When looking at younger populations, the biggest risk factor seems to be sexuality and gender identity. Gay, Lesbian, and bisexual teens are 4 times more likely to attempt suicide than straight peers and transgender teens are 9 times more likely to attempt suicide than cis-gender peers. Each year, 45% of LBGTQ teens report experiencing serious thoughts of suicide at least once (6).
Despite these serious implications and high rates of prevalence, less than half of affected people receive appropriate, regular mental health services. These statistics are staggering. This is the reason of why the Connecticut Department of Public Health implemented the Connecticut mental health training CE requirement to improve mental health outcomes. Lack of proximity to resources, prescription problems, delayed or canceled appointments, and complications due to the pandemic or even just symptoms causing poor compliance all serve as barriers to appropriate treatment (6). Healthcare professionals are guaranteed to encounter patients with mental health needs no matter what area of healthcare they work in, and universal improvements in education and preparedness to deal with mental health concerns is desperately needed and can serve to improve outcomes for patients everywhere.
Think about the population you serve…How often does your job involve assessing the mental health needs of your clients? Given the statistics above, do you think your attention to mental health is sufficient or needs to be increased?
If a client you encountered admitted that they were suffering from symptoms of depression or anxiety, what resources are available for you to connect them with? If you are unsure, how could you compile a list of resources?
Signs, Symptoms and Criteria for Common Mental Health Diagnoses
Unless you work specifically in mental health, you may only have a vague understanding of what exactly certain mental health diagnoses mean, how they are treated, or what symptoms your clients are dealing with. A more in depth understanding of how mental health problems present and diagnostic criteria is one of the first steps towards better detection and treatment for vulnerable clients. The Connecticut Department of Public Health added this CE requirement of Connecticut mental health training in order to better serve the patient population.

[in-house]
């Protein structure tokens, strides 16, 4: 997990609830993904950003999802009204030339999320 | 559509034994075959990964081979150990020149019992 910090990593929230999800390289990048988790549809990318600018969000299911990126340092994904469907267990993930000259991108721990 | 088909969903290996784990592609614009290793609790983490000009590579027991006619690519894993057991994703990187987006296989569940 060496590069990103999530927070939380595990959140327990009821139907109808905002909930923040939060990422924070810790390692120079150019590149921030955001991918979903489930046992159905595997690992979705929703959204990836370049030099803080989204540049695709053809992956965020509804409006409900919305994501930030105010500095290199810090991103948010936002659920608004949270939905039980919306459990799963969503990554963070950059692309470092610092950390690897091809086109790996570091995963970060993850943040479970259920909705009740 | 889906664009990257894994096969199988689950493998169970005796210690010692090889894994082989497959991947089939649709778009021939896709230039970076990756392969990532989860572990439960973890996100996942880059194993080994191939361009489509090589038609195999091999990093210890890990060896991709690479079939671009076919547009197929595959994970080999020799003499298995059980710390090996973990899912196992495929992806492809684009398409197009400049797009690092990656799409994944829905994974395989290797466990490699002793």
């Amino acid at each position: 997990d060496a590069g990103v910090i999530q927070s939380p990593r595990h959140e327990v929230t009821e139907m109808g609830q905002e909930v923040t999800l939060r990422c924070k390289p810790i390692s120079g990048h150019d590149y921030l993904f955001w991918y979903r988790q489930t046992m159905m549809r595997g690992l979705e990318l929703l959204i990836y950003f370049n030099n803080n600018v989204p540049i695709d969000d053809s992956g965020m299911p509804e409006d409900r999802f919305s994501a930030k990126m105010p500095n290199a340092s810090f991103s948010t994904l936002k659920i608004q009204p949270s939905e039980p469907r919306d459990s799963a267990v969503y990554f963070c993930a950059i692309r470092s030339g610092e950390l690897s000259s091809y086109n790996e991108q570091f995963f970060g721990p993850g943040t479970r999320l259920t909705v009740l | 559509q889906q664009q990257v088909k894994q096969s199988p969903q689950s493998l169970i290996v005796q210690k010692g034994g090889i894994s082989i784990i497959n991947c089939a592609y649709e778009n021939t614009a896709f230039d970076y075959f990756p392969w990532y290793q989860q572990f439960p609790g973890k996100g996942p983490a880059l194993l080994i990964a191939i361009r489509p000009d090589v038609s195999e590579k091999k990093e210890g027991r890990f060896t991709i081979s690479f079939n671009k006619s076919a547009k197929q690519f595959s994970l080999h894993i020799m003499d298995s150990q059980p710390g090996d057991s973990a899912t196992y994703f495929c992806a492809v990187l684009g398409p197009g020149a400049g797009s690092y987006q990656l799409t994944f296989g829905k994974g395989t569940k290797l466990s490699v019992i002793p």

Known as Major Depressive Disorder (MDD) or Clinical Depression, this is one of the most common mental health disorders. While this disorder may stereotypically be known as being sad or down, the actual criteria for depression is much more detailed and nuanced (9). According to the Diagnostics and Statistics Manual for mental health (DSM-5), MDD is defined as experiencing at least five of the following symptoms for at least a two week time period and at least one of the symptoms must be one of the first two on the list:
- Sad, depressed, or even flat or detached mood most days, for the majority of the day
- Decreased or lack of interest or pleasure in any activities throughout the day
- Decrease in appetite or significant weight loss without trying to lose weight
- Slowed thought process and movement, noticeable by others
- Fatigue or low energy levels most days
- Feeling worthless or unnecessarily guilty most days
- Decreased ability to think, concentrate, or make decisions most days
- Recurrent thoughts of death, with or without a plan, or thoughts that things would be easier if one was dead (9)
The number, combination, and severity of symptoms will vary by individual. Typically symptoms are severe enough to interfere with a person’s ability to work, attend school, or maintain their relationships as well as they would like. People with depression may also experience excessive worries about their health or increased rates of general physical complaints like headache or abdominal pain. MDD may occur as a single episode, but often occurs in recurrent episodes, lasting for a few weeks to months and then resolving for a period of time before returning. Persistent symptoms lasting two years or more, though often less severe in intensity, is known as dysthymia. Depression can also occur from hormonal changes during or after pregnancy and is known as perinatal depression. Some individuals suffer from depressive symptoms only at certain times of year, typically in the dark and cold months of fall and winter in the northern hemisphere; this is known as seasonal depression (9).